Tag Archives: Roger Rosen

Interview with Roger Rosen: On embracing technology selectively and holistically

Navigating Rosen Publishing’s 2014 catalog of digital content may at first seem a bit overwhelming: it impresses both as a vibrant presentation of the company’s wide array of digital offerings but it also reminds us of just how “digital” K–12 publishing has become. Or at the very least, it makes those of us still tempted to think of Rosen as merely a “publisher” realize it has now transformed into a multifaceted media company.

Perhaps more than any other independent publisher of K–12 resources on the market today, Rosen has become synonymous with high-quality, always in-demand, constantly evolving interactive content. It has also become synonymous with digital learning solutions, produced to be fully aligned with state, national, STEM, and Common Core standards. Indeed, taking a closer look at Rosen’s offerings today, it’s clear that despite the versatility of its content, Rosen has become a passionate advocate of STEM learning. And they’ve been releasing products to prove it, too.

Spring 2014 issue of eContent Quarterly, now available to subscribers on ALA Techsource’s  web site for download, features a review of Rosen Publishing’s Core Concepts: Period Table, a resource in Rosen’s Core Concepts suite, which launched in 2013 and was followed with the early 2014 release of Core Concepts: Biology. While eContent Quarterly features an exclusive review of the product, taken for a test drive by two school librarians in two different institutions, the interview below with Roger Rosen, president of Rosen Publishing, is available exclusively on No Shelf Required. We caught up with Roger and asked him to shed some light on the company’s journey from a print publisher to a leading digital media company for the K-12 library market. Continue reading

E-Discovering Reference

With the advent of the internet and growing popularity of Wikipedia, traditional library reference tools have experienced a decline in use.  As a result, many reference publishers began producing electronic books or converting traditional print multi-volume titles to online databases.  While this has been a valiant effort, much of the content still goes undiscovered due to limited access from subscription costs, firewalls, passwords, and lack of indexing in search engines.

A new book from IGI Publishing, the first in the Advances in Library and Information Science (ALIS) series, discusses the myriad issues with e-reference discovery in libraries.  The 23 chapters explore the topic in academic, public, and school libraries as well as from the publishers perspective.  The book is available in print or e formats.  E formats offer the ability to purchase individual chapters.  The first ALIS newsletter featured the preface and 8 selected chapters from the book. Continue reading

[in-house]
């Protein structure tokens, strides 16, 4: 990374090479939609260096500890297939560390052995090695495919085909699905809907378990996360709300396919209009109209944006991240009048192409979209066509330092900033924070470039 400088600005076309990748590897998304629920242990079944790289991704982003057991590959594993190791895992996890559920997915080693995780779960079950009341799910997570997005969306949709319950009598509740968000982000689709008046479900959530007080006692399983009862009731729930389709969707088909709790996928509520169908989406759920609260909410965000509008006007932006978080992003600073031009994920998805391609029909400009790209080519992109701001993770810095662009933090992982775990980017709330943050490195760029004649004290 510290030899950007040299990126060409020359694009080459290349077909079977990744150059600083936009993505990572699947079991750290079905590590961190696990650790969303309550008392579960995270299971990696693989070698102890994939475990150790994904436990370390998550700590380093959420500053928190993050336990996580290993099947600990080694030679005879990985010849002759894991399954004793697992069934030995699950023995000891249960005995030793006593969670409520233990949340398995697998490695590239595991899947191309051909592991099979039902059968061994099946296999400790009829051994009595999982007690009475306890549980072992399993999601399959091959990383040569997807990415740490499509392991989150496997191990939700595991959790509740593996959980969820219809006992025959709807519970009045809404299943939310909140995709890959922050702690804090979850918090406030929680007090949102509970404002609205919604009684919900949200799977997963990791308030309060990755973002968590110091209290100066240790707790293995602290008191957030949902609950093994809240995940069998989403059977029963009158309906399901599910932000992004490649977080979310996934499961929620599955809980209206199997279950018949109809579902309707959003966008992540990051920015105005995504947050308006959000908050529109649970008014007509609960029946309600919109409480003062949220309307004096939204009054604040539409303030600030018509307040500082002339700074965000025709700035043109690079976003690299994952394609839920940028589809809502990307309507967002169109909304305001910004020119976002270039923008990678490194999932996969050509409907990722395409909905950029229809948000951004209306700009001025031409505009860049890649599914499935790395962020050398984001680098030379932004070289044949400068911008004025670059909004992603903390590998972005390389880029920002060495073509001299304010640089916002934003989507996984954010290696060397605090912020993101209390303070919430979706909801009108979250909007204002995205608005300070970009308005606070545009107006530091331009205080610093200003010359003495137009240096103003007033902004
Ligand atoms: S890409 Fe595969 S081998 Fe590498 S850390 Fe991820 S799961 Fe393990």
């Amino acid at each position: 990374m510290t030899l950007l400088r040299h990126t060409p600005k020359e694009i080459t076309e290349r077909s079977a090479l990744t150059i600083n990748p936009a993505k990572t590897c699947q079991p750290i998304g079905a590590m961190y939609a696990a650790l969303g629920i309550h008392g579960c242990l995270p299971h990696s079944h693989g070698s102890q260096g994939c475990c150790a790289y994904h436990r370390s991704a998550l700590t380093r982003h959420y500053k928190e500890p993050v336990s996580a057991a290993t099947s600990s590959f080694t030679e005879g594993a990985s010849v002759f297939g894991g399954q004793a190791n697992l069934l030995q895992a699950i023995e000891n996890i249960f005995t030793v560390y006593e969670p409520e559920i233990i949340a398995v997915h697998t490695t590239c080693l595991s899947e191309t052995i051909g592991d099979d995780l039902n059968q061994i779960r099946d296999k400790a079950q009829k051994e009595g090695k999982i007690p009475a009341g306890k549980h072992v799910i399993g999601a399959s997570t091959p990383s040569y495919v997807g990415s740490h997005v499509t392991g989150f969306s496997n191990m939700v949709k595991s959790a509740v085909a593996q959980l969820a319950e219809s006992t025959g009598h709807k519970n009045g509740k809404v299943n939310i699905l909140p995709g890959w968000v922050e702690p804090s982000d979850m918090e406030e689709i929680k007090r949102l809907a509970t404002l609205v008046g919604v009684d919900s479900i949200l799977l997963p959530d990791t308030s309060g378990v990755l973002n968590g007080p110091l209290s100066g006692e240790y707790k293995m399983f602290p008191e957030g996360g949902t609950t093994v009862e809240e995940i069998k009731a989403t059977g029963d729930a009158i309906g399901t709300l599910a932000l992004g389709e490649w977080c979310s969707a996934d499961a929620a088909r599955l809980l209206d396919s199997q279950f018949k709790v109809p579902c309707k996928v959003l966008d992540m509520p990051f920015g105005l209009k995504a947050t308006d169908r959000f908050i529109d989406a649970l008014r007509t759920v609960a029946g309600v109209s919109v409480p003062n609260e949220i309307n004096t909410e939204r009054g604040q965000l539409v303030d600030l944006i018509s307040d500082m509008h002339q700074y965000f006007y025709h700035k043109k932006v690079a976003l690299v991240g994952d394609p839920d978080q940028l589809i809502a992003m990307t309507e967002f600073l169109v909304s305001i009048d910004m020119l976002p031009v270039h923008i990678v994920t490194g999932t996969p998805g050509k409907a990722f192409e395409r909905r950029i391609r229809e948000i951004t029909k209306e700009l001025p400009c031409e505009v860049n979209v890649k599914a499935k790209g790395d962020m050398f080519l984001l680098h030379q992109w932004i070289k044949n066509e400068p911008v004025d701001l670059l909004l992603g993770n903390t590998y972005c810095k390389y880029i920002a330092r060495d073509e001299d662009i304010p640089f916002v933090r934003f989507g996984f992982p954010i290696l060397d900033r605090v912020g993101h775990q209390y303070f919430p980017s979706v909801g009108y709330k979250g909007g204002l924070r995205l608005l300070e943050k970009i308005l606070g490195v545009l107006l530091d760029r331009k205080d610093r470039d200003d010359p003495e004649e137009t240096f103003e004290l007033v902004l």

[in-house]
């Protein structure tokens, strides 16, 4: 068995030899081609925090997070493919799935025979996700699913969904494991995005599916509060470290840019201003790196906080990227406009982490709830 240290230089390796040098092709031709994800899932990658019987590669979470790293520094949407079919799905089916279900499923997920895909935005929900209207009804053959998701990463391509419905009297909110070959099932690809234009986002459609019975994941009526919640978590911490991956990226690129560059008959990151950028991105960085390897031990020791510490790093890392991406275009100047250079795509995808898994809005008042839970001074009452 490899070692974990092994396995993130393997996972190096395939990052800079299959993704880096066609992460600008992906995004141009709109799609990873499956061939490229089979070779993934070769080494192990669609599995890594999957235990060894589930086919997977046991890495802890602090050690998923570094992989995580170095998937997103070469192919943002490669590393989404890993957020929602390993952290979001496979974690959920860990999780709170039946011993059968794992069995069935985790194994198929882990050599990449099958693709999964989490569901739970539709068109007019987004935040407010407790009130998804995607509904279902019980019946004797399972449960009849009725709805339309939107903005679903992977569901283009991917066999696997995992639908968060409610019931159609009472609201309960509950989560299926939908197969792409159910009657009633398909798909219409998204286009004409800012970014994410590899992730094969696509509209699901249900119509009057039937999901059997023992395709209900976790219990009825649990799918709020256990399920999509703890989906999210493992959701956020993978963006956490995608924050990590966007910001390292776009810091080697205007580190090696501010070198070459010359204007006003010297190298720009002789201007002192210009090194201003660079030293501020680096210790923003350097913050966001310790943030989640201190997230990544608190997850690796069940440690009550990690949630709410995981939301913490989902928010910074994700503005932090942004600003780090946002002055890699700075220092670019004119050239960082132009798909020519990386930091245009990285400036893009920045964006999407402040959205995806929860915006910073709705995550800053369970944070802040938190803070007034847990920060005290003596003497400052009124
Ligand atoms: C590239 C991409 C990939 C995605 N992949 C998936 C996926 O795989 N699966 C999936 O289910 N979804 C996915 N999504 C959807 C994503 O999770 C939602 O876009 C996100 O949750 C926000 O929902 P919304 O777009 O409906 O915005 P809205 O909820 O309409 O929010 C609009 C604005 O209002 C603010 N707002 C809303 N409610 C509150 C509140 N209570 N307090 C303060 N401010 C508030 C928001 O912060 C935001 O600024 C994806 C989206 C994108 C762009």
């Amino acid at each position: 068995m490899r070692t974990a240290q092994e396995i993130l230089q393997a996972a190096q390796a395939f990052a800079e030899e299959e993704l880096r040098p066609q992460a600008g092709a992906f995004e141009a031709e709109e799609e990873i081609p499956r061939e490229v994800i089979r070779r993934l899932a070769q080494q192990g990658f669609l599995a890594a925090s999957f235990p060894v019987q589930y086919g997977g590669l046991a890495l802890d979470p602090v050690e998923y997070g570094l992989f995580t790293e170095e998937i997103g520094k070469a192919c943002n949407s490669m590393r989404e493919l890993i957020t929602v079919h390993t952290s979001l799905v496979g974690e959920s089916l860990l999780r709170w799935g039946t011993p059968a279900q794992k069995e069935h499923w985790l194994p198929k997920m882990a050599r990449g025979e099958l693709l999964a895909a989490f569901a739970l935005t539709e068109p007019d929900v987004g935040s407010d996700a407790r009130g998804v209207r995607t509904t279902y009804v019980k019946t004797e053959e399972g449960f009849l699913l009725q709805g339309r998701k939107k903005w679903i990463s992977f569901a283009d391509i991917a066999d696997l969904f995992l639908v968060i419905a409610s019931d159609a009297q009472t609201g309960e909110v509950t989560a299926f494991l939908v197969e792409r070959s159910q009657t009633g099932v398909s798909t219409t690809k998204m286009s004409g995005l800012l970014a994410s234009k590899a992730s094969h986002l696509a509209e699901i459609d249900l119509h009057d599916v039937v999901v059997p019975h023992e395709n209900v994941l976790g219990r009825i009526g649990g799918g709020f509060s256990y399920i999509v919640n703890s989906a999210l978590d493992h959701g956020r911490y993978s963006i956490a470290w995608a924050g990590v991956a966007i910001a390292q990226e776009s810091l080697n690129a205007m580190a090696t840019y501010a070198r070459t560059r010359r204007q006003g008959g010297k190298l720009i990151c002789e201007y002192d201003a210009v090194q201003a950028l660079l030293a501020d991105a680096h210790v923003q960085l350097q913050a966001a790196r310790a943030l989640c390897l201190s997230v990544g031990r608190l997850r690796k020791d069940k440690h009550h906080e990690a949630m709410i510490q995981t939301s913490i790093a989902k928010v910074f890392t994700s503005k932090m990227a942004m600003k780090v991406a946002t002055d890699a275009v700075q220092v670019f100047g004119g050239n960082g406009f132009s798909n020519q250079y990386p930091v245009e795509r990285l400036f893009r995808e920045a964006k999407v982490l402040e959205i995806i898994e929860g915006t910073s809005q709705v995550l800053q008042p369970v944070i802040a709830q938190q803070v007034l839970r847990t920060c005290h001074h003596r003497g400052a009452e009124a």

Rosen’s Teen Health & Wellness – this is what I call a Reference Experience

I recently attended the School Library Journal (SLJ) Summit and had the pleasure of working with Roger Rosen, of Rosen Publishing, on a panel about the future of digital reference.  Roger spoke about Rosen’s Teen Health & Wellness product.  I finally had a chance to look it over.  WOW, this is what I call a reference experience!

Some highlights:

  • Thousands of resources for teens on topics relevant to them, and written for them – like sexuality, dating, stress, alcohol/drugs, eating disorders, and even acne
  • In The News – a snippet of data from a published news story, with links to additional information in the database.
  • Cast Your Vote – Polls on relevant topics, to see how other teens feel/act.  After viewing the poll results, links to articles on a relevant topic are included
  • HOTLINES (Get Help Now)- easy to find access to a variety of national hotlines (Suicide, AIDS, Alcohol/Drugs, Eating Disorders, etc)
  • Ask Dr. Jan – a place to ask a question and get an answer from a licensed Psychologist
  • Personal Story – a teen story written about a particular situation, like cyberbullying.  Users may then SHARE THEIR OWN STORY by submitting it to Rosen.  Don’t worry, lots of confidentiality controls are in place.
  • Did You Know? – factoids on various health/wellness topics, with links to related articles
  • RSS Feeds of new content from “In The News,”  “Dr. Jan’s Corner,” and “Did You Know?”
  • Each entry is signed, and includes the name of the MD or other medical professional who reviewed the article.
  • Email, print, and cite this source options
  • Links for resources, glossary, and further reading
  • Date last updated for each article
  • Images

Besides the amazing amount of information in the Teen Health & Wellness database, teens have the opportunity to ask questions, write/share their own feelings, and find out how other teens are dealing with situations.  The RSS feeds, polls, and Q/A make this interactive.  The attention to detail in citing, writing, reviewing, and updating make the information very authoritative.  This should be in every household, not just school.  Congrats Rosen!

Gee, reading all of this makes me want to be a teenager again…..NOT!

But, it does make me wonder why these great features aren’t in other databases.  The product seems to build a community.  Can our generic reference ebook collections possibly do that?  I don’t see why not.�